Stan Kimer[Editor’s note: Stan C. Kimer is a retired IBM executive and former President of the North Carolina Council of Churches. He now runs a firm which offers consulting services around diversity management and training, and talent/career development. This is the fourth installment in a series of posts he is authoring for The Progressive Pulse on engaging the faith and business communities on the issue of workers’ rights. You can read the previous installments by clicking here, here and here.]

Having started this series in late April on the importance of engaging both the business and the faith/religious communities in promoting workers’ rights, I am now alternating each post between the business community and faith community connection. This month I write about one of the key workers’ rights that businesses ought to support: paid sick leave.

First, a personal story. A few years ago, when I took a weekend trip out of town, I enjoyed a large breakfast in the hotel restaurant. My server was sniffling and sneezing, obviously not feeling very well. I engaged her in conversation and she shared that as a single mother, she could not take the time off despite her cold. She had a choice between working sick (which admittedly is not good for her customers who could catch her cold) or not having the cash to pay that month’s rent and buy food. What a sad situation for a hard working American to be placed in!

Here are some startling facts published by the North Carolina Justice Center:

  • Though almost everyone gets sick a few times per year, 1.2 million or almost 40% of North Carolina workers have no earned paid sick leave.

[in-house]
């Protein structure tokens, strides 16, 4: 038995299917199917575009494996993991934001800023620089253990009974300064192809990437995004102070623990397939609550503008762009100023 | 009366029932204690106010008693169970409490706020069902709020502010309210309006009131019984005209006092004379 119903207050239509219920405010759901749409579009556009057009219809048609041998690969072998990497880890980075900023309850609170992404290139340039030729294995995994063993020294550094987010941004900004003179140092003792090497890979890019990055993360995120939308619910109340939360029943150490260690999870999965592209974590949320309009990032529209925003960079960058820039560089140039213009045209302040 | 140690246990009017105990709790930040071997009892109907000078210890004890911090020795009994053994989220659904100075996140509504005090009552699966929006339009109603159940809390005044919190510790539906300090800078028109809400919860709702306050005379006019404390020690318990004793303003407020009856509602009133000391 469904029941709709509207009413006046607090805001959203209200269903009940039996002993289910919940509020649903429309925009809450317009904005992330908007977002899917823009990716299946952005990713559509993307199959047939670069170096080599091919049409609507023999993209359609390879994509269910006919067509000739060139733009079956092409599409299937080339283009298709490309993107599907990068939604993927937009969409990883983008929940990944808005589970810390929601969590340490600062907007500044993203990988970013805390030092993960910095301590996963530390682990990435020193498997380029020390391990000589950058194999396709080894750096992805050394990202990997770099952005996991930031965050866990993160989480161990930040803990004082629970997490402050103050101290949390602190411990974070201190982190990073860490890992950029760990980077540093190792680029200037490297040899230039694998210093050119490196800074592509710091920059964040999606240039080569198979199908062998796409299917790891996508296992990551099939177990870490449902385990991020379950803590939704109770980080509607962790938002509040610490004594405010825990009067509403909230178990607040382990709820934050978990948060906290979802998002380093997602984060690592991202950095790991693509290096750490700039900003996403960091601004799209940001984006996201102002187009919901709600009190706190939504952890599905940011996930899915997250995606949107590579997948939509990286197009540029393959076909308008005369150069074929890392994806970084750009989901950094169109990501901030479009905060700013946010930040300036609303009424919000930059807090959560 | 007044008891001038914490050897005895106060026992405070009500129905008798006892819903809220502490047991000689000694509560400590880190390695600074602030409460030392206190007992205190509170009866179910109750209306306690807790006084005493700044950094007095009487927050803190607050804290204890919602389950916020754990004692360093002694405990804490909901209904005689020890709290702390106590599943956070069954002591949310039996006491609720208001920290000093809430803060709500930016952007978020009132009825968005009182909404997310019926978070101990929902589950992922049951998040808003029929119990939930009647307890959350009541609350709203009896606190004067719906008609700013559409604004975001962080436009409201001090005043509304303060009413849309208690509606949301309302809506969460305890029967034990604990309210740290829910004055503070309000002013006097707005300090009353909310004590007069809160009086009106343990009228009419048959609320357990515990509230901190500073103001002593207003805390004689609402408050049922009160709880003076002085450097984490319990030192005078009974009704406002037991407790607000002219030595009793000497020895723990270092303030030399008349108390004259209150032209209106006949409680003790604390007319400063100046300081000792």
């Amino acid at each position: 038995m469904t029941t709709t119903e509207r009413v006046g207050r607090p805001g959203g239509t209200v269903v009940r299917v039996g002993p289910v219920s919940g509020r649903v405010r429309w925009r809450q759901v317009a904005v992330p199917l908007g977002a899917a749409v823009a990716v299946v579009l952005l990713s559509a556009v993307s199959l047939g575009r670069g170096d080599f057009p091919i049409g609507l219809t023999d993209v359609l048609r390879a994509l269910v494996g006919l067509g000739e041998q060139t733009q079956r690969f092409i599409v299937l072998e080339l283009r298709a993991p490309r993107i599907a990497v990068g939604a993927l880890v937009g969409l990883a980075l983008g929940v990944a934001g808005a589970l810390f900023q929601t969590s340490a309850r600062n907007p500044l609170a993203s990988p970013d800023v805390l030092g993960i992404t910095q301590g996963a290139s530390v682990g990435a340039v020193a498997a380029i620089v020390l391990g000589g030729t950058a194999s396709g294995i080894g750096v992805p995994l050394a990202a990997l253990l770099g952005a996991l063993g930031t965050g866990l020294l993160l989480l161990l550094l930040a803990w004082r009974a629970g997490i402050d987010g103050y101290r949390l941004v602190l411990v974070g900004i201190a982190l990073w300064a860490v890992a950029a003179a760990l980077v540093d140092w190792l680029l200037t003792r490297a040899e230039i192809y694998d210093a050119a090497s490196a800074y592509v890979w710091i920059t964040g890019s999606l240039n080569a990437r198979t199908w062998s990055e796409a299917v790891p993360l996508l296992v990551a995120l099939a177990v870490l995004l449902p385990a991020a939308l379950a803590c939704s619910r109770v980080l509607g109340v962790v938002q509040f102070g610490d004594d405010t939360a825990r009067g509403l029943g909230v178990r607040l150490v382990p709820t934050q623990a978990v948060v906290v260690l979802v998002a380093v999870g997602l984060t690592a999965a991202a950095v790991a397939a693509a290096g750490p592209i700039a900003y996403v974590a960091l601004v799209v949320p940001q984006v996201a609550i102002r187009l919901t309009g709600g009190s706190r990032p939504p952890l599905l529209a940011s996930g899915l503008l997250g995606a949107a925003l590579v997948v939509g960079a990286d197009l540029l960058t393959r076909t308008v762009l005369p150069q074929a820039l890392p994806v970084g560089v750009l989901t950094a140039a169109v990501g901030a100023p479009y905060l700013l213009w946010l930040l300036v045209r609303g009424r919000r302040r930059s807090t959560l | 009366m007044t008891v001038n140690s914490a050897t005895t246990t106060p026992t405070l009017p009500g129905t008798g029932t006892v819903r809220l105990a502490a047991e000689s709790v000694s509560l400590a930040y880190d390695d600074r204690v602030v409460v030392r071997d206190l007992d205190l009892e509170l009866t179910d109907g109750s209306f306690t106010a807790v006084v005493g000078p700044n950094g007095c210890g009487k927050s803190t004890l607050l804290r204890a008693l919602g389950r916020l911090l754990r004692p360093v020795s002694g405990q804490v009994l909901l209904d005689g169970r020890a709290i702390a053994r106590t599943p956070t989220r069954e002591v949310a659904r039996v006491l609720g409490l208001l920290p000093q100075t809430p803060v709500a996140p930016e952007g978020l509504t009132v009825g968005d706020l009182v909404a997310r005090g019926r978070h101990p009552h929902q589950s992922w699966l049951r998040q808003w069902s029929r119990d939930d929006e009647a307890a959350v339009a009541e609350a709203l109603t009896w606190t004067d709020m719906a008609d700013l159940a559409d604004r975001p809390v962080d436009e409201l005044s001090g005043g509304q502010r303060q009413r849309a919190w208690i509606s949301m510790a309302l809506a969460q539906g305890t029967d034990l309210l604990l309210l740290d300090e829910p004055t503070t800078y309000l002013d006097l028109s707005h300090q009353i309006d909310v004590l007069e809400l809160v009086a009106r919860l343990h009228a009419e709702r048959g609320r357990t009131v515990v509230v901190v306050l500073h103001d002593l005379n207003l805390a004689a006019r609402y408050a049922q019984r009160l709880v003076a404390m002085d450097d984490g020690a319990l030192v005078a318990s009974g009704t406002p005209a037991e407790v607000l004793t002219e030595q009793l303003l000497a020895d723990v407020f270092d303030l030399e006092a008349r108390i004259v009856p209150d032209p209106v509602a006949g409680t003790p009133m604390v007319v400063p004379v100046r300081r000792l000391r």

• And those who need it most, low wage earners, disproportionately do not have paid sick leave. 60% of those earning below $20,000 per year do not have access to paid sick leave.
  • Children with parents who have paid sick leave to stay home with them recover quicker from their illnesses and return to school faster.

The financial case is also strong for businesses. A recent study from the National Partnership for Women and Families showed that companies that provide paid sick leave reported fewer occupational injuries, which more than offset the $255 cost per year per employee of providing the paid leave. And when employers provide paid sick leave, this earns higher employee engagement and commitment, resulting in less turnover. As a career development consultant, I often present that the cost of recruiting and “onboarding” a new employee can run from 75% – 125% of one year’s salary, so providing a key benefit to prevent employee departure is an excellent business investment.

So as with other workers benefits that I will write about in upcoming blogs, providing employees with earned paid sick leave is a win-win-win: good for the business, good for the employee and good for the customers.

And to conclude my story, despite her being under the weather, my breakfast server that morning in addition to bringing this key issue to my attention, did provide great service, and I tipped her about double the going rate since I knew it could make a difference in her life.


A chain of Mexican restaurants with a Jacksonville location is paying more than $50,000 in back wages to employees, after federal authorities discovered some workers weren’t receiving minimum wage.

Pancho Villa Mexican Restaurants, a small chain with one location near the Camp LeJeune Marine Corps Base, was not paying dishwashers and cooks at the federal minimum wage ($7.25), nor was it paying overtime, ac according to a news release from the U.S. Department of Labor.